Inevitably, all energy and transit policies have local dimensions to them. This is especially true of oil pipelines built and exploited in specific geographic conditions. In fact, all energy corporations (either in Ecuador, Sakhalin, Nigeria, or the Caspian Basin) must enter into complicated relationships with far-removed and therefore hard to understand local units. This approach makes it possible to view regional policies through the prism of oil-related factors and to discuss oil problems in the context of regional interests.

In the 1990s, the CPC oil pipeline project was launched; it proved to be the largest project of this kind in Russia in the last 10 years. The export pipeline is 1,558 km long; its original annual carrying capacity was 28 million tonnes of oil to be brought up to 67 million tonnes in four construction stages. The route that starts in Tengiz, passes along the northern Caspian shore and straight on to Novorossiisk. It forms a transportation arc which joins the Black and Caspian seas and crosses four subjects of the Russian Federation: the Astrakhan Region, Kalmykia, and the Stavropol and Krasnodar territories. The pipeline bypasses the most troublesome spot in the Russian geopolitical expanse—the North Caucasian republics. Indeed, in the 1990s, independent Chechnia repeatedly stopped oil traffic along the Baku-Novorossiisk pipeline, on which both capitals were pinning their hopes. In fact, the pipeline remains vulnerable on the territory of potentially unstable Daghestan. This left no choice but to build another export pipeline across safe territories. The safe territories formerly regarded as Russia’s periphery, in turn, acquired a chance to become the heart of the south Russian communication lines. The hopes were fed by the fact that in the 1990s the ruling elites of these regions themselves formulated and tried to realize the idea of upgrading Russia’s transit potential on the basis of their territories.

Formerly purely agrarian regions, in post-Soviet times they became Russia’s only access to the sea: all major southern ports are found on their territories. The Caspian Olia port in the Astrakhan Region, and Novorossiisk, one of the largest Black Sea ports (the Krasnodar Territory), were modernized while the CPC pipeline was being built. There were also plans to build a port in Lagan on the Kalmyk section of the Caspian coast as one of the transit points of the North-South transit corridor; the Kalmyk leaders attached great importance to the project. The Kuban area with the major Russian ports found on its territory (Novorossiisk, Tuapse, and Yeisk) and responsible for about 40 percent of the country’s foreign trade turnover plays the most important role in these plans. Novorossiisk stands a good chance of becoming the key transshipment point for the CPC oil moved outside the country. This means that the strategic importance of these territories (which can be called Russian “gateway regions”) in the south is created by their control over Caspian oil and transportation corridors.

The CPC-created oil-and-gas expansion changed the frame of mind of the local authorities. Under the impact of oil, the local elites abandoned the centuries-old unique agrarian specialization for new ideas of their place in Russia’s economy and oil-and-gas priorities.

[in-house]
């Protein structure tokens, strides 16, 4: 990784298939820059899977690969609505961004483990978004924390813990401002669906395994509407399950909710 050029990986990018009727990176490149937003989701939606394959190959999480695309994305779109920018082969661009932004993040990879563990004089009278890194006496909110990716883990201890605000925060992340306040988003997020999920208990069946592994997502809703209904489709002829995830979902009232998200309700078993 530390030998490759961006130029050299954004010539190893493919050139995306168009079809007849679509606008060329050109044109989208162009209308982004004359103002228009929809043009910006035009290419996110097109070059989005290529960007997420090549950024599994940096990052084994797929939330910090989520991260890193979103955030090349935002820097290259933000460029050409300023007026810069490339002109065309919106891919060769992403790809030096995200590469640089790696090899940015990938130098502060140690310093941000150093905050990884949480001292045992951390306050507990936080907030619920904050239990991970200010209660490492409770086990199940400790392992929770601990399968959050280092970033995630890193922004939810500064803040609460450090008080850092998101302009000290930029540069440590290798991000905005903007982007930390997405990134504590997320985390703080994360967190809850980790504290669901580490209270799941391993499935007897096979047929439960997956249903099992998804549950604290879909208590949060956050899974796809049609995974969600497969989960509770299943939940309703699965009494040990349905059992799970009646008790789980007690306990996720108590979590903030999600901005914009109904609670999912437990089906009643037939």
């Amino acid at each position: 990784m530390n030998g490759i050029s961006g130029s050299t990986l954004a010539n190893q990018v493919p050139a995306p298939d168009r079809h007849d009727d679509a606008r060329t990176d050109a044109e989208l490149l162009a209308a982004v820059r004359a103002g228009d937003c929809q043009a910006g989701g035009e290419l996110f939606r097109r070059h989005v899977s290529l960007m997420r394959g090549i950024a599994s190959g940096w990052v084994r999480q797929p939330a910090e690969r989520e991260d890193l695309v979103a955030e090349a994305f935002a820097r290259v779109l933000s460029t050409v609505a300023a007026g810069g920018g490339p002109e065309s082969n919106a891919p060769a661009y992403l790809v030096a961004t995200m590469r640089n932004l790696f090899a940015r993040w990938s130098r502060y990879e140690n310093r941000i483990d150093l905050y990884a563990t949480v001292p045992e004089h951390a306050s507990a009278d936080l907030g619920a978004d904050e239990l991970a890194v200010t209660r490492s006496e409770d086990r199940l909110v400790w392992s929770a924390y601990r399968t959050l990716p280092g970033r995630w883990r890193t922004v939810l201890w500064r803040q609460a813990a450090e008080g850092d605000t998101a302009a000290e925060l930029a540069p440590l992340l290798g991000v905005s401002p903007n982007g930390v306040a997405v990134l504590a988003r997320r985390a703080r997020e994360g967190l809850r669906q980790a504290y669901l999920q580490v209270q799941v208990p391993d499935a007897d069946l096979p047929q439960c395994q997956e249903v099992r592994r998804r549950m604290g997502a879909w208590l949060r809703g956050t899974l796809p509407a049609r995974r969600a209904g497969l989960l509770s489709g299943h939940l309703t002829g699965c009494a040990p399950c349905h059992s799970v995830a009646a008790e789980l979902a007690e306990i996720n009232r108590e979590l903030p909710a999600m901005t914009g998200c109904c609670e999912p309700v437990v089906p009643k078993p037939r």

The Rent-Related Nature of Local Conflicts along the CPC

1. The Astrakhan Region-Republic of Kalmykia Confrontation

The acute and drawn-out conflict between the two RF subjects was provoked by the resource (oil included) factors.7 There were also other reasons: the agricultural enterprises of the Astrakhan Region were using 390,000 hectares of distant pastures in the Chernye zemli area (within the administrative borders of the Republic of Kalmykia).

The conflict is rooted in the sides’ failure to agree on the status of the debatable lands: all repeated attempts at an agreement failed. In 1999, the conflict came close to escalation. This should not be taken to mean that the Astrakhan Region’s administration, headed at that time by Anatoli Guzhvin, was engaged in a cold war of sorts to seize part of its neighbors’ lands. Still, in 1998-1999 the conflict was an acute one, the gravest among other resource-related squabbles.

There are signs that it was caused by the sides’ financial egoisms—they wanted as large share as possible for oil transfer across the debatable territories. The political elites of both regions painted gratifying pictures and diagrams of prosperity for their populations. In one of his interviews, President of Kalmykia Kirsan Iliumzhinov promised: “When we reach the figure of 3 million tonnes of annual oil extraction, there will be no need for our people to work.”8 The local expectations ranged from revived construction projects to a healthy tourist industry. The normally reserved governor of the Astrakhan Region offered similar forecasts: according to him, Caspian oil and the oil transportation system would raise the local living standards to the highest Russian level and make Astrakhan the capital of the Caspian region.9

2. The Krasnodar Territory: Inner Conflicts and Oil-Related Bargaining

As distinct from the Astrakhan Region and Kalmykia where the capitals, connected with Moscow, dominate in the administrative and natural resources respect, the Kuban area has several main cities: Krasnodar, the administrative capital, Sochi, the capital of the recreation industry, and Novorossiisk and Tuapse, two ports with highly developed transportation and trade infrastructures. Novorossiisk is rapidly developing into a huge Black Sea transshipment port: it processes the larger part of Russia’s exports and a third of Russia’s oil exports. The CPC uses it as its oil terminal, which has already made Novorossiisk one of the largest foreign trade centers of post-Soviet Russia and one of the key economic units of Russia and other CIS countries.10